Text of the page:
Adopted in June 1957, the Mountain Avens, Dryas octopetala, flourishes throughout the eastern and central Arctic regions. A member of the rose family, the Avens has narrow leaves and a single, short stem which supports a yellow and white flower. It can be found in virtually any open, well-drained area, especially on higher, rocky terrain.
Bird - Gyrfalcon
Adopted in 1990, the Gyrfalcon, Falco rusticolus, is the largest of the falcons and easily the most magnificent bird in the Arctic. Sleek, fast and strong, Gyrfalcons winter in the north and can be found anywhere in the Northwest Territories during that season. Although Gyrfalcons can range in colour from white to shades of grey or brown to black, the darker-coloured birds are more common in the tundra regions.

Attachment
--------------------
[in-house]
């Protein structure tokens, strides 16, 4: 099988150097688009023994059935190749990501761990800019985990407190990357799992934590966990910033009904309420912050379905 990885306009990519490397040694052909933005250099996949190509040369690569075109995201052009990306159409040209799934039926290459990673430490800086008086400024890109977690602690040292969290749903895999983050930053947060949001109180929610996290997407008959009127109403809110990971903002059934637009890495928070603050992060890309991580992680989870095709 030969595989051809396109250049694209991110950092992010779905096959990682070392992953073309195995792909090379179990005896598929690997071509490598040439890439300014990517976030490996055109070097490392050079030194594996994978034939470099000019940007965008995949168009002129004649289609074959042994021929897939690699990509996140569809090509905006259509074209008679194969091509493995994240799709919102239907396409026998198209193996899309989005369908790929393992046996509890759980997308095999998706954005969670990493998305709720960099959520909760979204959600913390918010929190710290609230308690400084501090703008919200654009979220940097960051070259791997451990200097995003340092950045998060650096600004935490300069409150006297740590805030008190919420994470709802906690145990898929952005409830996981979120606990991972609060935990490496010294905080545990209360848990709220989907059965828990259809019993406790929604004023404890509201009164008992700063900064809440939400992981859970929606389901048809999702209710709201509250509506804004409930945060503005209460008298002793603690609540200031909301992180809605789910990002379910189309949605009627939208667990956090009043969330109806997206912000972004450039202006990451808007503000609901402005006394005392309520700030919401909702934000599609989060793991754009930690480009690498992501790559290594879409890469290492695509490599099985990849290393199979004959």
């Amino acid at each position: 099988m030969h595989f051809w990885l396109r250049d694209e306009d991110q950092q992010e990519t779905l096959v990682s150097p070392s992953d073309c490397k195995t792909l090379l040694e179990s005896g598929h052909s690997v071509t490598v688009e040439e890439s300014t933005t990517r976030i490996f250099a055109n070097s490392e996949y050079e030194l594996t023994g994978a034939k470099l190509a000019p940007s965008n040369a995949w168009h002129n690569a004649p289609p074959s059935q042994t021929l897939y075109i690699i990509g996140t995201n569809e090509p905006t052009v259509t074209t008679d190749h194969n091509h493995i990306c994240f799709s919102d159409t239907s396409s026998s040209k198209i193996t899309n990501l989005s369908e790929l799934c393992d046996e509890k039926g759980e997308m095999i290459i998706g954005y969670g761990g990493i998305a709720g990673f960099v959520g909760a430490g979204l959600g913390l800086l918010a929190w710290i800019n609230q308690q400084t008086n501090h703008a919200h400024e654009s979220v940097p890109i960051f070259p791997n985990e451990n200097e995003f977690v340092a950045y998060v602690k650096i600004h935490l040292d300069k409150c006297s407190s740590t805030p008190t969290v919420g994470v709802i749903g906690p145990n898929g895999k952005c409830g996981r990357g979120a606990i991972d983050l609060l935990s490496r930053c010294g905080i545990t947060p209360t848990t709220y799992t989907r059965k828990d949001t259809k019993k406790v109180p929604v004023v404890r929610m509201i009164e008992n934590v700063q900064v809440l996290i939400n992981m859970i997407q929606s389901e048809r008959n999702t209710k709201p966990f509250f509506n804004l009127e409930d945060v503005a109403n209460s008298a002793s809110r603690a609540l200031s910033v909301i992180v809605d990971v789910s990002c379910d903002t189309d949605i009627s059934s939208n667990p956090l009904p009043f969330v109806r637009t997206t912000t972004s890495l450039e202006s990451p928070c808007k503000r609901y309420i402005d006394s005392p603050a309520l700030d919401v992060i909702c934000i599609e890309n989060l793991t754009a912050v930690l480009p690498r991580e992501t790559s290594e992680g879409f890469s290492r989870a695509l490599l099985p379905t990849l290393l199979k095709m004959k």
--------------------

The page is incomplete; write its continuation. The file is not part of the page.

Tree - Tamarack
Replacing the Jack Pine as a symbol, the Tamarack, Larix laricina became the official tree of the Northwest Territories on September 9, 1999. Growing to heights of 15 metres (49 feet), the Tamarack is a prime source of firewood and is used in making poles and posts.
Mineral - Gold
Adopted in May 1981, Gold has played a major role throughout the history of the Northwest Territories. It was selected as an emblem to signify the continuing wealth and prosperity of the territory as it forges into the future.
Gemstone - Diamond
Adopted on September 9, 1999, the Diamond symbolizes the fact that the Northwest Territories was home to Canada's first diamond mine.
Fish - Arctic Grayling
Adopted on September 9, 1999, the Arctic Grayling, Thymallus arcticus, easily adapts to the wide range of extreme and harsh habitats found throughout the Northwest Territories.